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    March 18

  • 01:17 PM

BARBADOS EMPLOYERS’ CONFEDERATION: Developing a culture of prevention

MELONY JAMES,

Added 03 May 2015

melony-james

Melony James is a research/safety and health coordinator. (FP)

THERE IS A GOOD Barbadian saying that goes, “prevention is better than cure”.

It is hard to cure how a man thinks but it is easier to change how this man acts after something goes wrong. However, in safety and health the whole point is preventing something from happening; therefore working safely must be enshrined from the very point of recruitment.

The need for a change in how persons perceive working safely is increasingly gaining greater consideration among management. Working safely is not an innate characteristic but rather a learnt behaviour and therefore needs to be treated as such.

Understanding the gravity of unsafe work practices, companies must train their employees to think safety first. Having an employee analytically view a situation and conceptualise the steps to mitigating risk, then there is evidence of maturity in this field and the culture is critical to this.

What is the definition of culture in safety and health and how can this lead to accident/illness prevention? “The safety culture of an organisation is the product of individual and group values, attitudes, perceptions, competencies, and patterns of behaviour that determine the commitment to, and the style of proficiency of, an organisation’s health and safety management.

Organisations with a positive safety culture are characterised by communications founded on mutual trust, by shared perceptions of the importance of safety and by confidence in the efficacy of preventative measures,” – ACSNI Human Factors Study Group: Third report – Organising For Safety (HSE Books 1993).

An organisation’s safety culture is the result of a number of factors, but to encourage a change from negative to positive the organisation needs to have guiding policies and procedures; support employee growth and understanding through employee training and motivation; and improve employee involvement or “buy-in”.

However, to encourage greater culture change there needs to be a national campaign for the creation of a safety culture that leads to the prevention of accidents. A national shift in the safety culture from reactive management (cleaning up after something happens) to proactive management (putting controls in place to avoid the accidents) is the way to creating a culture of prevention in Barbados.

The steps for realising this culture shift include:  an increase in positive safety cognition (the beliefs, attitudes and values of nationals), an increase in positive safety decisions (rituals, habits and plans by organisations), and a decrease in risky behaviour.

For the above to be realised, a basic understanding of what is currently happening and what has happened before is needed. This is where national statistical compilation is imperative.

Robert E. McKee, a previous managing director at Conoco (UK) Ltd., once said, “Safety is without doubt the most crucial investment we can make. And the question is not what it costs us, but what it saves.”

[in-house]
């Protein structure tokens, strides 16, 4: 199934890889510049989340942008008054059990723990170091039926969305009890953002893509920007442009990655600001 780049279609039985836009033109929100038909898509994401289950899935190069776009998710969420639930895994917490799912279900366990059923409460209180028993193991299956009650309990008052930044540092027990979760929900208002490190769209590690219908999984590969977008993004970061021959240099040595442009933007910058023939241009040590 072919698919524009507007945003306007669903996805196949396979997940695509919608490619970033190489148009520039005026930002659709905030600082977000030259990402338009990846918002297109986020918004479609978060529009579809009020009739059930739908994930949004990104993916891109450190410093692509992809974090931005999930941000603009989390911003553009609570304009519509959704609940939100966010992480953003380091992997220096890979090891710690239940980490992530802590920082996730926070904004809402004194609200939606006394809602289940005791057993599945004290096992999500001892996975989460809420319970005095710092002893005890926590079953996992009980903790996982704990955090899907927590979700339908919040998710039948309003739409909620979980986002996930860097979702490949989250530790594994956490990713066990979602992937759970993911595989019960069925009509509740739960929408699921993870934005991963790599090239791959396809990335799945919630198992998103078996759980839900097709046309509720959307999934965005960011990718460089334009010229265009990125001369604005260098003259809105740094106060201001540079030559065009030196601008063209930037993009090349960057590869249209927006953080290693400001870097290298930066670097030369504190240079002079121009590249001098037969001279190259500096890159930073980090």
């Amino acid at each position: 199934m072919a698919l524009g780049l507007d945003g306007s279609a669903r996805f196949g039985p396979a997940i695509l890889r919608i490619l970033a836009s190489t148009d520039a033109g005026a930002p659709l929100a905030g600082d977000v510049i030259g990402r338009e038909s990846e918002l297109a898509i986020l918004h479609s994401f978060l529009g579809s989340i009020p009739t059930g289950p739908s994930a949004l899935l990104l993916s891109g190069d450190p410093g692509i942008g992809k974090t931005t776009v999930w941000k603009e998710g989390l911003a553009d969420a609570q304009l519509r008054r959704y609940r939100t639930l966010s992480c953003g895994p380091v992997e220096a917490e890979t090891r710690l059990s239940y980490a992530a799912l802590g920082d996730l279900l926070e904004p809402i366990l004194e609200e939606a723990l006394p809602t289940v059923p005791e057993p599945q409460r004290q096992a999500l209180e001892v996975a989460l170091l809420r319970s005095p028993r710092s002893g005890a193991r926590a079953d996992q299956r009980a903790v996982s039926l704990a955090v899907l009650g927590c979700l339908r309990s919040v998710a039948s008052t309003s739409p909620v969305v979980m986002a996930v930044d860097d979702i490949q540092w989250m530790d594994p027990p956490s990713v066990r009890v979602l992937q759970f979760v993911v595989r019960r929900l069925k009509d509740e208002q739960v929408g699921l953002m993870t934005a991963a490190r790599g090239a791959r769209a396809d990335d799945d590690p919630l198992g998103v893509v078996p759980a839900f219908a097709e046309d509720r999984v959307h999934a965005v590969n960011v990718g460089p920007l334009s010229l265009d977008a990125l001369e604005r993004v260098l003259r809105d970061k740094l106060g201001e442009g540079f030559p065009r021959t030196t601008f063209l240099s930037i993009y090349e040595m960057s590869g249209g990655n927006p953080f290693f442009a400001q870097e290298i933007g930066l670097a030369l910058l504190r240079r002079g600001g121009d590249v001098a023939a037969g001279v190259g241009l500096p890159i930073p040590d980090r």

In exploring the concept of prevention, what steps must the organisation and the national bodies take to drive a culture of safety?

The following aspects are proven to be the most important aspect of a positive safety culture”

Management commitment. This is indicated by the proportion of resources (time, money, and people) and support allocated to health and safety management and by the status given to health and safety production, cost, and so on. The active involvement of senior management  in the health and safety system is very important as well as the perception that management is sincerely committed to safety.

Good communications between all levels of employees. In a positive culture, health and safety forms part of every work conversations. Management and employees alike should listen actively to what the other is saying and that what is heard seriously. The best route of communication for safety is the all channel route of communication, where communication can freely occur top down and bottom up.

Comprehensive policies and procedures. Safety policies must be developed according to the Safety and Health and Work Act for the management of health and safety in the workplace. A basic policy statement is not sufficient; the organisation must institute standard operating procedures. These procedures outline the safe process of conducting various tasks as well as to itemise the expecation.

Training. Preparing a positive safety culture begins with the calibre of employees hired, competency is paramount. However, over time employees should be retooled and reskilled in their areas. Additionally, employees must have an understanding of their safety requirements. Targetted training should be conducted in areas of safety and health such as fire safety, first aid, basic safety and health and safety committee operations.

Facilities for reporting. Adequate channels for the reporting of unscrupulous workplace practices and accidents must be facilitated. Report forms must be accessible and the person to whom reports are made must be approachable.

As noted earlier, positive safety cultures are fostered by trust and respect. The implementation of safety champions may assist in facilitating this process and allow for positive feedback.

There are many benefits of developing a positive safety culture. The organisation will notice a reduction in accidents and injuries, which in turn can significantly reduce costs. There is a well known safety quote which says, “know safety, no injury. No safety, known injury”.

Today we must invest in a culture of prevention in order to reduce the negative consequences.

  • Melony James is a research/safety and health coordinator.

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